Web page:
In the six months since joining the I2A Fund as an MBA Associate, I’ve reviewed over 100 early/seed stage pitch decks from startups in the Chicagoland area. A company’s deck is more than an overview: it needs to tell a story. All great stories – whether told on film, in books, or as a spoken tale – require a connection or concern for the characters, building momentum, some conflict, and of course, a climax. The best decks I have seen fit this mold – they are stories so coherent, and so logical, that I literally become excited reading them.
I would posit that few, if any startups are approaching their decks from this perspective. But consider the context: you are an expert in your company. I am not. The vast majority of the time, someone similar to me – meaning a 20-something associate with 2-4 years’ work experience who is writing up 15 deal reviews a week – will be reviewing your company’s deck. This is true whether you are pitching VCs, accelerators, incubators, or trying to sell a larger corporation. The first line of defense will likely be someone who is not an expert in your domain. Hence the importance of telling a compelling story.
I don’t need to be a military expert to appreciate Saving Private Ryan, or a quant geek to love Good Will Hunting – that’s the power of great story-telling. As a former professional poker player, the turning point in my success came when I started approaching each unique hand as a contained story. Do the pieces of the puzzle fit together? Is this a logical progression?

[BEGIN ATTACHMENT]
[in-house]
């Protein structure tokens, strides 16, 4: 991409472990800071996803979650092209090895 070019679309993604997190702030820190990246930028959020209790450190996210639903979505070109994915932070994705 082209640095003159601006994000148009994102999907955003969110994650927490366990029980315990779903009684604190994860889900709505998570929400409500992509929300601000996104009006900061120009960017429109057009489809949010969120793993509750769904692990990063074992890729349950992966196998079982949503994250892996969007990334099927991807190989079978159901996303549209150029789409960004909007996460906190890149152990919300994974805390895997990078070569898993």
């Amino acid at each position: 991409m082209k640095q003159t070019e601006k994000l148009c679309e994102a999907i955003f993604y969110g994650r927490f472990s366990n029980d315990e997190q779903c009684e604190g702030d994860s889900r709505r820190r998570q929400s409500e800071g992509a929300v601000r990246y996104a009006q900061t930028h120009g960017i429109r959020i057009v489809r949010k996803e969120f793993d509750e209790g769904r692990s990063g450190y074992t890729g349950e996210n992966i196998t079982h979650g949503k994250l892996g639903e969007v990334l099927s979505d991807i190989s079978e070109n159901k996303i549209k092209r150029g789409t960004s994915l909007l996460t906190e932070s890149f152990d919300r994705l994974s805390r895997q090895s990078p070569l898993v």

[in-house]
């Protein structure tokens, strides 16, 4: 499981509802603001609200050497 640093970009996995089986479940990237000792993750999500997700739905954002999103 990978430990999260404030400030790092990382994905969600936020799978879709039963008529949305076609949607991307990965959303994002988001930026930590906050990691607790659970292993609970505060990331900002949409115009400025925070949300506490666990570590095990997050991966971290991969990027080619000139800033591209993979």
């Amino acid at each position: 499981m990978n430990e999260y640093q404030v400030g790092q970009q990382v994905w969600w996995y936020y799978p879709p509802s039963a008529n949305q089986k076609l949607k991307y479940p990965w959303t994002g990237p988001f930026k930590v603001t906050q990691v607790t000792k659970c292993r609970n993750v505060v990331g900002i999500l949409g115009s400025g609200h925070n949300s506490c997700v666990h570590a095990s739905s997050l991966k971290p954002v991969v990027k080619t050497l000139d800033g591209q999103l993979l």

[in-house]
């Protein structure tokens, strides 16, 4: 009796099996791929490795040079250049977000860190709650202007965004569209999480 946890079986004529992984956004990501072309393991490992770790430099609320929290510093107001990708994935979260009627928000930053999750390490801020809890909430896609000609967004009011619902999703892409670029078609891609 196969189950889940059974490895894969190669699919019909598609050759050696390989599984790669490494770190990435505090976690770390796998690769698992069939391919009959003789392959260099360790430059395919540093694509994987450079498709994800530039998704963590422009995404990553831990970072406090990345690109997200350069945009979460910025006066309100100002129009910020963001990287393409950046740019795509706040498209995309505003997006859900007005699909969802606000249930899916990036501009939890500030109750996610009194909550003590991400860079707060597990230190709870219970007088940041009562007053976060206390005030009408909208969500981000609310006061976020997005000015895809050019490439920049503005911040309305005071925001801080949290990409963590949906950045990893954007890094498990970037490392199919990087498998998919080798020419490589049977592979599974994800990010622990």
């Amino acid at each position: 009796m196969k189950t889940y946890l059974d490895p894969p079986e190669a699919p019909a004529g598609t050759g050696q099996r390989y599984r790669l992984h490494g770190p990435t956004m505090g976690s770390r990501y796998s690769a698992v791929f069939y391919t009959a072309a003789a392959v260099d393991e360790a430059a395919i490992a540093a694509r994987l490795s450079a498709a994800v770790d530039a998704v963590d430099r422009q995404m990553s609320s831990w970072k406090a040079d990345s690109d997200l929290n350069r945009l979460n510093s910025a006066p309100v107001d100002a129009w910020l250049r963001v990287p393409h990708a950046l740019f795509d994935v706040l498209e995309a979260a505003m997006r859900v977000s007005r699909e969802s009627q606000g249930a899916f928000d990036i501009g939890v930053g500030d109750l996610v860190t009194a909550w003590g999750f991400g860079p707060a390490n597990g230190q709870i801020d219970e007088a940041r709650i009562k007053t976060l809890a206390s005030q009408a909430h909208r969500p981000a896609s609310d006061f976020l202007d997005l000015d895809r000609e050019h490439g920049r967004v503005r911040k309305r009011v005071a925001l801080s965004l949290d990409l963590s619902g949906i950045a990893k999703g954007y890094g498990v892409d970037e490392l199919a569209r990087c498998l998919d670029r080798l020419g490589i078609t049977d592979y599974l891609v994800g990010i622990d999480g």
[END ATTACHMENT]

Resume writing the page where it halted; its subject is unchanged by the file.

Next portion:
Adopting this approach to presenting your company will greatly enhance your firm’s reception. Here’s why:
The majority of decks I see follow a standard approach. They present the problem, then I’m told the market size, their solution, some traction, the team, and the fundraising goals. Fair enough, all useful information. But you’ve effectively just mailed in a series of bullet points, dressed in pretty graphics. A good deck, like a good story, connects the dots with ease, building my interest. A good deck will integrate the consumer’s point of view while hinting to investors of the potential.
For example, rather than merely telling the problem, a better approach is to consider and express why people care. How many hours from the day are lost through a poor legacy product? What are the ramifications? When I see that someone is losing 15 unnecessary hours per week due to an inefficiency, I know that person is likely to pay well to get them back. You get the idea.
But the single most important piece of the story is your traction. If I’m engaged in your story and increasingly understanding how the pieces come together, but then see that no one’s signed up or you haven’t started selling, it’s as if someone unplugged the TV in the middle of the climax moment. The deck is supposed to be building momentum – once your platform or product makes sense to me, I want to see adoption. That doesn’t mean a million users; but it does mean continued growth. Show me what happened to your metrics when you improved a product, or changed it. Show me how much you know about your consumers, and how you’ve seen progress through experimentation or A/B testing. An early stage startup is, in many ways, an organic process – the best way to help me understand your full story is to make me a part of that process.
Two very helpful links:
From Ryan Spoon @ Polaris Ventures on creating an early stage deck:
From Naval Ravikant of Angellist, who actually doesn’t think the deck is vital, but offers great advice on how to make your startup’s story compelling and engaging. His thesis of communicating something “exceptional” I’ve found to be spot on.
He’s probably right that the deck matters less…if you’re friends with him. But for purposes of networking and opening doors, it will matter, especially in Chicago.
Best of luck refining your decks!
Article originally posted on Built in Chicago